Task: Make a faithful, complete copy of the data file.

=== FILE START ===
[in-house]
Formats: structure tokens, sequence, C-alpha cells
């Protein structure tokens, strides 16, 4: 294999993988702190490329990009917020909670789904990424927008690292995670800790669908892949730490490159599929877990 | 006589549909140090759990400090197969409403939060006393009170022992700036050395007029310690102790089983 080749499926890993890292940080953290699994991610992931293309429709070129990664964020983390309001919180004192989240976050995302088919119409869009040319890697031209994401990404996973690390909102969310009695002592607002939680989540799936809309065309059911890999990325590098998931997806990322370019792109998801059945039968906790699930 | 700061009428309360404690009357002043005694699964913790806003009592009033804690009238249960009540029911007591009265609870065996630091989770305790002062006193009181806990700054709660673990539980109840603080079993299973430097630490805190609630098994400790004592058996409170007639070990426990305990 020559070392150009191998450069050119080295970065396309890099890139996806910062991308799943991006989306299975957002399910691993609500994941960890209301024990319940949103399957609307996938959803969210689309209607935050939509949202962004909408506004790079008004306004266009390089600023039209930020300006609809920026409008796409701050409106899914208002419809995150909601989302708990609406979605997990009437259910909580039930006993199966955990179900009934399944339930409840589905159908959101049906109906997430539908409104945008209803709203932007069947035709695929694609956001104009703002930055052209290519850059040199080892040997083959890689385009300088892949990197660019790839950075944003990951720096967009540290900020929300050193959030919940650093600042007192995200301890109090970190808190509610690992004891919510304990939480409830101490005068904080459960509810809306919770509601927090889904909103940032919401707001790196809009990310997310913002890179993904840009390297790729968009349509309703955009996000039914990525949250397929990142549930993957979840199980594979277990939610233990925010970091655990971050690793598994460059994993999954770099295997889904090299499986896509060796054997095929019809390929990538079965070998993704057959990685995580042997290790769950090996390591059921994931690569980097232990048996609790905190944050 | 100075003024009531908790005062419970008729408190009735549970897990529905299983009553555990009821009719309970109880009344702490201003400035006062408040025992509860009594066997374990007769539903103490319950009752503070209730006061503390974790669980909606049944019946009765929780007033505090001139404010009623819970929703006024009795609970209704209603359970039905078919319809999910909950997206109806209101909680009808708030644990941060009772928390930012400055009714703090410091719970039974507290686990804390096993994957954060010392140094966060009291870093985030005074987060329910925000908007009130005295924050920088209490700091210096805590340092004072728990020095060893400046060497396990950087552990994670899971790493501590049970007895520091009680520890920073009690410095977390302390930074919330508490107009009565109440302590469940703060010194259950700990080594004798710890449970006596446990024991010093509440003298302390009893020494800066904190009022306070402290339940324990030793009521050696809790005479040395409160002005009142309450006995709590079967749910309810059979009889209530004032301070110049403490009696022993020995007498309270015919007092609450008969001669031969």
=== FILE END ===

[in-house]
Formats: structure tokens, sequence, C-alpha cells
């Protein structure tokens, strides 16, 4: 294999993988702190490329990009917020909670789904990424927008690292995670800790669908892949730490490159599929877990 | 006589549909140090759990400090197969409403939060006393009170022992700036050395007029310690102790089983 080749499926890993890292940080953290699994991610992931293309429709070129990664964020983390309001919180004192989240976050995302088919119409869009040319890697031209994401990404996973690390909102969310009695002592607002939680989540799936809309065309059911890999990325590098998931997806990322370019792109998801059945039968906790699930 | 700061009428309360404690009357002043005694699964913790806003009592009033804690009238249960009540029911007591009265609870065996630091989770305790002062006193009181806990700054709660673990539980109840603080079993299973430097630490805190609630098994400790004592058996409170007639070990426990305990 020559070392150009191998450069050119080295970065396309890099890139996806910062991308799943991006989306299975957002399910691993609500994941960890209301024990319940949103399957609307996938959803969210689309209607935050939509949202962004909408506004790079008004306004266009390089600023039209930020300006609809920026409008796409701050409106899914208002419809995150909601989302708990609406979605997990009437259910909580039930006993199966955990179900009934399944339930409840589905159908959101049906109906997430539908409104945008209803709203932007069947035709695929694609956001104009703002930055052209290519850059040199080892040997083959890689385009300088892949990197660019790839950075944003990951720096967009540290900020929300050193959030919940650093600042007192995200301890109090970190808190509610690992004891919510304990939480409830101490005068904080459960509810809306919770509601927090889904909103940032919401707001790196809009990310997310913002890179993904840009390297790729968009349509309703955009996000039914990525949250397929990142549930993957979840199980594979277990939610233990925010970091655990971050690793598994460059994993999954770099295997889904090299499986896509060796054997095929019809390929990538079965070998993704057959990685995580042997290790769950090996390591059921994931690569980097232990048996609790905190944050 | 100075003024009531908790005062419970008729408190009735549970897990529905299983009553555990009821009719309970109880009344702490201003400035006062408040025992509860009594066997374990007769539903103490319950009752503070209730006061503390974790669980909606049944019946009765929780007033505090001139404010009623819970929703006024009795609970209704209603359970039905078919319809999910909950997206109806209101909680009808708030644990941060009772928390930012400055009714703090410091719970039974507290686990804390096993994957954060010392140094966060009291870093985030005074987060329910925000908007009130005295924050920088209490700091210096805590340092004072728990020095060893400046060497396990950087552990994670899971790493501590049970007895520091009680520890920073009690410095977390302390930074919330508490107009009565109440302590469940703060010194259950700990080594004798710890449970006596446990024991010093509440003298302390009893020494800066904190009022306070402290339940324990030793009521050696809790005479040395409160002005009142309450006995709590079967749910309810059979009889209530004032301070110049403490009696022993020995007498309270015919007092609450008969001669031969």